I have this brother. Smart chap, a graduate of a fine Big Ten institution, a fan of many "literary films" and, from what I know, a generally thoughtful and soulful person. But you put a book of more than 200 pages in front of him and he'll act like a eight year old staring down a heaping pile of slimy lima beans. He ain't having it. The occasional exception to the rule seems to be the random sci-fi or fantasy novel--books that lay far outside the realm of my notable gift-selecting prowess. For years the only book that I gave him was a volume of Simpsons comics each Christmas. This went on for about six years until, with me in college and he in his mid-twenties, it just didn't feel right. I have since moved on to giving him the annual collection of Best Non-Required Reading, a gift he says he enjoys but one is never sure just how much of it he actually reads.
This year I have been giving much thought to what novels I might be able to give him that won't go unread. I have considered The Gunslinger, the first volume of Stephen King's Dark Tower series. People seem to like, but who knows, the only King book I have read is The Shining, an altogether different affair. Then there is Neal Gaiman's American Gods, a fairly literary novel with enough fantasy that its length might prove to be a non-issue. Also, I have considered Benjamin Kunkel's Indecision, a humorous debut novel about a twenty-eight year-old slacker who takes a drug that cures his chronic indecision and soon finds himself romping about South America. While my brother might greet the humor and subject matter in Indecision warmly, I want not to have him think I am sending him some sort of not-so-veiled message about his own life--which would not be the case--so I have shied away from this one temporarily.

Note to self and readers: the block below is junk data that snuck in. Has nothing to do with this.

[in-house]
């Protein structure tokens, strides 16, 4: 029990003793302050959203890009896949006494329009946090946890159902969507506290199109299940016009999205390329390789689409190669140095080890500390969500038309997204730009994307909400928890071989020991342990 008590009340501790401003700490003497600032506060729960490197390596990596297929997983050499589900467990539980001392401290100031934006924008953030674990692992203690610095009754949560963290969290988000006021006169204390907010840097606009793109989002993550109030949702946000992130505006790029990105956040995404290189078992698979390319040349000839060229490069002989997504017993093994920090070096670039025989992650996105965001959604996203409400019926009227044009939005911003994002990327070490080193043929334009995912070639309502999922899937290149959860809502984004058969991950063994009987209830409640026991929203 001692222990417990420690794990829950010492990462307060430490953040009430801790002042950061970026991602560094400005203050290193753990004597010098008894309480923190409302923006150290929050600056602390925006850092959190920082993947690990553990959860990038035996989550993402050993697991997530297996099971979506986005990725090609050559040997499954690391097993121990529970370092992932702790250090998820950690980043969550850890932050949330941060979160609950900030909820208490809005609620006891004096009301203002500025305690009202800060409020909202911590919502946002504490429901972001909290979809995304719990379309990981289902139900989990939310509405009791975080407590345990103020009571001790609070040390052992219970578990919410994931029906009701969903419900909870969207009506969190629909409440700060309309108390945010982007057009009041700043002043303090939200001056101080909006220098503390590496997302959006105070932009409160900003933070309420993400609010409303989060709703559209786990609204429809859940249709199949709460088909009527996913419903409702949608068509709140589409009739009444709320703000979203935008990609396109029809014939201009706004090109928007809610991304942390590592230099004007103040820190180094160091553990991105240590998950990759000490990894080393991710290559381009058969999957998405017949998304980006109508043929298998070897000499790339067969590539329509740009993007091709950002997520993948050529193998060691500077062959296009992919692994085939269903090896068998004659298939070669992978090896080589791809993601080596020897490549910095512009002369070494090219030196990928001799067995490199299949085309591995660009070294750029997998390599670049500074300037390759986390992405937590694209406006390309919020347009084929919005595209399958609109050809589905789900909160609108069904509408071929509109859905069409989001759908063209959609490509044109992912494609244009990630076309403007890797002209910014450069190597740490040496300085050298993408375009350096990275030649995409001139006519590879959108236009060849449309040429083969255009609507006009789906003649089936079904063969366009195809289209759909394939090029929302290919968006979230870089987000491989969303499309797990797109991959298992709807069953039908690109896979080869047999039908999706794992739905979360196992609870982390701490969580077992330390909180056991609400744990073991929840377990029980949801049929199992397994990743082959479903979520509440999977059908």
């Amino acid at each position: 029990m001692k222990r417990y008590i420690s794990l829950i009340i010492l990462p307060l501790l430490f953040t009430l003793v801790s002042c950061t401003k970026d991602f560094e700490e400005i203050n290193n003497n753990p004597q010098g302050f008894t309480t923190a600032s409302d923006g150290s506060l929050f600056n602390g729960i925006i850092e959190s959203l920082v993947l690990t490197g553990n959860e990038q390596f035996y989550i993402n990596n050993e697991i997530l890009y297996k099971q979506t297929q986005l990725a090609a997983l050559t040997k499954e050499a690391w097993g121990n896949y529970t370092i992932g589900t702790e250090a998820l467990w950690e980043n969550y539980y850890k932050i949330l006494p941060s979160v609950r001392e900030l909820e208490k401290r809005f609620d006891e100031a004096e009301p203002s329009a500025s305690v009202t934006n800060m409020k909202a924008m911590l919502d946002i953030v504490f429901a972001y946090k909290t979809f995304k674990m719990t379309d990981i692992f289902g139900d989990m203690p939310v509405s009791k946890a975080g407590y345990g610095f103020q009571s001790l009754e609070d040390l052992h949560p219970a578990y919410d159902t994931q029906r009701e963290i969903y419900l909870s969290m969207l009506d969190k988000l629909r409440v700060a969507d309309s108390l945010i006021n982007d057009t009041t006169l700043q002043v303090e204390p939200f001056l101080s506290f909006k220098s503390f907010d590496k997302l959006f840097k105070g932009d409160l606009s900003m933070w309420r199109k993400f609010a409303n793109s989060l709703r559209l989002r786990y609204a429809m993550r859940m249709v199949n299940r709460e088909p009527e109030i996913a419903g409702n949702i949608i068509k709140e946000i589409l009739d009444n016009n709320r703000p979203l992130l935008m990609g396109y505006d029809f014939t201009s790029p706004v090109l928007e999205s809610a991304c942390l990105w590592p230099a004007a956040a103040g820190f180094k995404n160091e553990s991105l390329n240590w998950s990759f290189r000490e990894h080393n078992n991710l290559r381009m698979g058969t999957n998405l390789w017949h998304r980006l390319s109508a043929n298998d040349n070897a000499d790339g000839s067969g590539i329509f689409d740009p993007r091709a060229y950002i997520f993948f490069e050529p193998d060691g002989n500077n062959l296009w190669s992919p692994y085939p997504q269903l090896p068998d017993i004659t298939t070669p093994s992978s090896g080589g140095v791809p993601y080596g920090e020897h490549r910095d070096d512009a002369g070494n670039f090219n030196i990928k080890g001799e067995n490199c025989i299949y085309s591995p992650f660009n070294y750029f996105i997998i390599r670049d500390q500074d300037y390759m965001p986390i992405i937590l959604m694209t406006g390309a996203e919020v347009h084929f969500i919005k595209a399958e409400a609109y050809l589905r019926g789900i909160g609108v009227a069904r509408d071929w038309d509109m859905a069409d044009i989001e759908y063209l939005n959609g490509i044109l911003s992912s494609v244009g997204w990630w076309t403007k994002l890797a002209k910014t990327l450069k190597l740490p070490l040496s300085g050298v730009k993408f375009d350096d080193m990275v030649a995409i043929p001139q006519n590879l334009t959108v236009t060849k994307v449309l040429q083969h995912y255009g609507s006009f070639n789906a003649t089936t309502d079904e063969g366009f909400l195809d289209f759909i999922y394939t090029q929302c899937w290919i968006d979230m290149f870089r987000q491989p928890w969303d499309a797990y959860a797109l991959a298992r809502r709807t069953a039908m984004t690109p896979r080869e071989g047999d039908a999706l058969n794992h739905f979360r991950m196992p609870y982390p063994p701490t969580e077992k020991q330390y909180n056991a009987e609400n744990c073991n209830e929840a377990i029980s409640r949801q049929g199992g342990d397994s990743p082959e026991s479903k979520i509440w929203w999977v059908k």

But, in general, what are some good books for the non-reader? Off the top of my head there are some obvious non-fictions like the work of Klosterman and Sedaris--breezy, fun books that seem to appeal to the well-read and unread alike. I struggle a bit more when trying to generate a list of novels. Perhaps this is because I am an elitist when it comes to the book gifts. Indeed, King seems rather too populist for my gift-giving sensibility. Something like Life of Pi is a swell choice, I think. And, while some skimmers might disagree, I believe the shorter novels of Murakami are a fine selection for a person such as my brother with an apparent taste for fantasy but an aversion to literature.
I could ramble on longer, but I come to you now from the communal computer in my apartment building and folks are waiting. If they only knew how urgent this Book-Loop correspondence was they would go upstairs, take a nap and give me more time, but no, they seem quite impatient.